Item #296 Music Divine; | Ten poems of the 17th and 18th centuries | in praise and celebration of music. William Rueter.
Music Divine; | Ten poems of the 17th and 18th centuries | in praise and celebration of music
Music Divine; | Ten poems of the 17th and 18th centuries | in praise and celebration of music
Music Divine; | Ten poems of the 17th and 18th centuries | in praise and celebration of music

Music Divine; | Ten poems of the 17th and 18th centuries | in praise and celebration of music

[Toronto]: The Aliquando Press, 1977. Squarish duodecimo, 16.5 x 16.1 cm. Cased in quarter white Tyvek and olive green Kozo over boards. The spine is titled in black; the spine title is bordered by two ornaments printed in orange. The covers are decorated with type ornament centrepieces printed in teal, orange, and purple. Plain ochre endpapers. Unpaginated [pp. 40]. There is a subtle band of sunning (roughly 1 cm) along the fore-edge of the upper cover. Very mild soiling to the Tyvek spinestrip. Slightly musty. Still, a near fine copy. The text was set in Octavian with Sistina used for display. It was printed on mouldmade Zerkall Nideggen paper. The text comprises selections, verses, and lyrics by or in settings from Handel (Praise of Harmony, c. 1734), Thomas Weelkes (Heaven’s Harmony, 1600), Francis Pilkington (Music, Dear Solace, 1605), John Wilbye (Music’s Sweetest Airs, 1609), John Bennet (Rest Now, Amphion, 1599), Thomas Tomkins (Music Divine, 1622), William Byrd (Come, Woeful Orpheus, 1611; Elegy on the Death of Thomas Tallis, c. 1585), Henry Purcell (Celestial Music, 1689), and William Croft (Hymn on Divine Music, 1700). The texts are printed on the rectos, with the exception only of Purcell’s Celestial Music, which spans a recto and the following spread; each text is accompanied by an arrangement of type ornaments printed in three colours. The colours include gold, bronze, ochre, orange, and various shades of blue, red, purple, and green. From an edition of 125 copies. The present copy is number 88. (The Aliquando Century, BK 34). Item #296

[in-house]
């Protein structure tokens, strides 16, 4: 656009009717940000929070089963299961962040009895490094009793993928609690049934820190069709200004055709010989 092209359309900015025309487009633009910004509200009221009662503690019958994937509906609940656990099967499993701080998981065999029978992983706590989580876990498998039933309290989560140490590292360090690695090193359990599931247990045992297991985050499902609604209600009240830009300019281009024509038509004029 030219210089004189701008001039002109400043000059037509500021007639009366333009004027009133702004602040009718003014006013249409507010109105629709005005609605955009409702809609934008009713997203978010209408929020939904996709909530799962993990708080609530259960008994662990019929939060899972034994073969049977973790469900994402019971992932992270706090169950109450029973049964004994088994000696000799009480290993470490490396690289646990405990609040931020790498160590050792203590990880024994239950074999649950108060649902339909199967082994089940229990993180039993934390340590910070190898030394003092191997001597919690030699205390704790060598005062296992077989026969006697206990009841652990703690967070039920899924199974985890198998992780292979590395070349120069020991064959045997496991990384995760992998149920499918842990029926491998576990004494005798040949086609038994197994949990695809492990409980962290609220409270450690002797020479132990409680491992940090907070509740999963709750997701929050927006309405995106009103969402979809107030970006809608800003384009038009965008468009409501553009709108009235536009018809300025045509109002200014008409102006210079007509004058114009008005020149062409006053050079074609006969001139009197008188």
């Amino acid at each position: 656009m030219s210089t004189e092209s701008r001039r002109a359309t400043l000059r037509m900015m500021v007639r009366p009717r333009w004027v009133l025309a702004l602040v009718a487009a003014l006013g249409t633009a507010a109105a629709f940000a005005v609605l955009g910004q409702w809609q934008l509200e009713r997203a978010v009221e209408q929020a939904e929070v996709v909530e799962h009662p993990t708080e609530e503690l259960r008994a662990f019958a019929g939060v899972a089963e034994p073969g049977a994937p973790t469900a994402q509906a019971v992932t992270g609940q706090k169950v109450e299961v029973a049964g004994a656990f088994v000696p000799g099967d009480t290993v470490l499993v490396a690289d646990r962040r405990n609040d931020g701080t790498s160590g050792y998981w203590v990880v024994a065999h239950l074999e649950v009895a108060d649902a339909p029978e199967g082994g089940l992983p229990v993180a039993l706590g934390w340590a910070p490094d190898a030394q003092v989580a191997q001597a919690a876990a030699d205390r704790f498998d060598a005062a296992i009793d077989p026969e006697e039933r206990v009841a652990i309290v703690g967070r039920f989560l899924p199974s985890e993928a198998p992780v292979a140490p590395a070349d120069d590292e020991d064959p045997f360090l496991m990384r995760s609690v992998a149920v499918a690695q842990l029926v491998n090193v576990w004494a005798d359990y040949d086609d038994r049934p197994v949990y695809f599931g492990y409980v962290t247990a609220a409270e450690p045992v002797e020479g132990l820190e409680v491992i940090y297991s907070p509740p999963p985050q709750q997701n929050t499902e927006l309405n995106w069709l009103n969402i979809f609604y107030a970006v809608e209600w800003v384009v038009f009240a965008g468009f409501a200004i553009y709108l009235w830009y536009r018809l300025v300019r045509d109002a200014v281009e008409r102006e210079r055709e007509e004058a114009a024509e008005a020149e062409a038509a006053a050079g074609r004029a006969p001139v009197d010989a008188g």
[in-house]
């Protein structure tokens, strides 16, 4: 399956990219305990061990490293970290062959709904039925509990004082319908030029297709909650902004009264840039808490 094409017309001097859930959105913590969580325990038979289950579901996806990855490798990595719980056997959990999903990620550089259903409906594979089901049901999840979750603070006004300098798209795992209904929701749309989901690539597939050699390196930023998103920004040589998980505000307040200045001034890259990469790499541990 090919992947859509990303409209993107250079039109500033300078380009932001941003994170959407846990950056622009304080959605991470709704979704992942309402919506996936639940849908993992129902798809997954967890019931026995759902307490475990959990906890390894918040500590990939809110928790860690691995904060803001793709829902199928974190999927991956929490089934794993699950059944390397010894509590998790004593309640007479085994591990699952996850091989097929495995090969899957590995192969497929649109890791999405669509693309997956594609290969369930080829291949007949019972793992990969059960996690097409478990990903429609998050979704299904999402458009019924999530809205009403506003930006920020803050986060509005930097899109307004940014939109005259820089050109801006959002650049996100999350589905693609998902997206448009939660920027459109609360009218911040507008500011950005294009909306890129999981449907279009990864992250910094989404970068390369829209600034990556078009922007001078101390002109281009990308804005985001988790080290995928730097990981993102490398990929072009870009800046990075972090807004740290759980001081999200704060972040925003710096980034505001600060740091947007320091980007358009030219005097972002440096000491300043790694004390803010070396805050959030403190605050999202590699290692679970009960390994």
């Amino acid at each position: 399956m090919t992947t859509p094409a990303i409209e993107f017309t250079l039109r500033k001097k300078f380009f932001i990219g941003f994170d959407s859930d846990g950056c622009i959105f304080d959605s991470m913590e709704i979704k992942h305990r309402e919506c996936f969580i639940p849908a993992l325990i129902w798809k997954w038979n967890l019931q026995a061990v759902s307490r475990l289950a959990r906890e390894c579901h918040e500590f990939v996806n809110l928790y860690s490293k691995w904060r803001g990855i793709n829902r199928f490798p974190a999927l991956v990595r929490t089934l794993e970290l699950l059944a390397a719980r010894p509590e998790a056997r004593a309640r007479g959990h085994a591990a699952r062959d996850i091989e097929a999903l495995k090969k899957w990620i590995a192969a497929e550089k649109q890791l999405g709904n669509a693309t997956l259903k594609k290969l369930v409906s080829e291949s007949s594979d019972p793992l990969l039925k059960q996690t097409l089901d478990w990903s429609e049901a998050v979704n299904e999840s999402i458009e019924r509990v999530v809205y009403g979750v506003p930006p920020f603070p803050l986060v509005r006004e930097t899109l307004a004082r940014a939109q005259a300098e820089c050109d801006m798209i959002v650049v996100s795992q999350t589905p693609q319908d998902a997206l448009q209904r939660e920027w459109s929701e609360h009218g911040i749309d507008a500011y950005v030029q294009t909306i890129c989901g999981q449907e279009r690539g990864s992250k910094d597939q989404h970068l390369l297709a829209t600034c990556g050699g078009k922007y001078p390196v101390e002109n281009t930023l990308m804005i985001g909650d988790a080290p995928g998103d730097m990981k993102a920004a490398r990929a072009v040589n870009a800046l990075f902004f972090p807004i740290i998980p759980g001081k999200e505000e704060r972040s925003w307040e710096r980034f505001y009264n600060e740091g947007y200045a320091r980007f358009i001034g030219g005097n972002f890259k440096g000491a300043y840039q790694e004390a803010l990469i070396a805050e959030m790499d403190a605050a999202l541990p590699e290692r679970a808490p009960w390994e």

“‘Musick and Poetry have ever been acknowledg’d Sisters, which walking hand in hand, support each other. As Poetry is the harmony of Words, so Musick is that of Notes; and as Poetry is a Rise above Prose and Oratory, so Musick is the exaltation of Poetry. Both of them may excel apart, but sure they are most excellent when they are joyn’d, because nothing is then wanting to either of their Perfections: for thus do they appear like Wit and Beauty in the same Person.’

In the seventeenth and early eighteenth centuries, music inspired verses and comments from a number of major English poets, among them John Dryden, whose words quoted above were used by Henry Purcell as his dedication to ‘The Prophetess’ in 1690. But verse, whether by accomplished professional or dedicated amateur, was often presented anonymously. Fortunately, many anonymous seventeenth- and eighteenth-century poems have survived in settings by composers of the time.

This book consists of ten poems invoking or praising music. Each poem has been set as an ode, a cantata, a madrigal or an air, by a well-known composer, who is identified at the end of each poem. They are sincere attempts to express the delight and art of music. From the poignancy of ‘Tallis is dead and music dies’ (the text possibly written by Tallis’s most devoted pupil, William Byrd), through the cynical tone of ‘Music divine’, to the conceits in the last few lines of ‘Celestial Music’, these poems all reflect the English preoccupation with music during this period. In fact, such poems inspired some of the period’s finest musical compositions— the setting of ‘Celestial music’ already mentioned is unquestionably one of Purcell’s masterpieces.

A slight liberty has been taken in the presentation of the poems. All lines have been centred, and the resulting symmetrical shape— as well as the content— has inspired the arrangement of ornaments facing each poem.

It is hoped that these anonymous poems in celebration of music will be appreciated for their own merits, apart from their musical contexts. To quote from John Playford’s 1683 preface: ‘The Author has no more to add, but his hearty wishes, that his Book may fall into no other hands but theirs who carry Musical Souls about them.’” —William Rueter, from the Preface.

Price: $130.00

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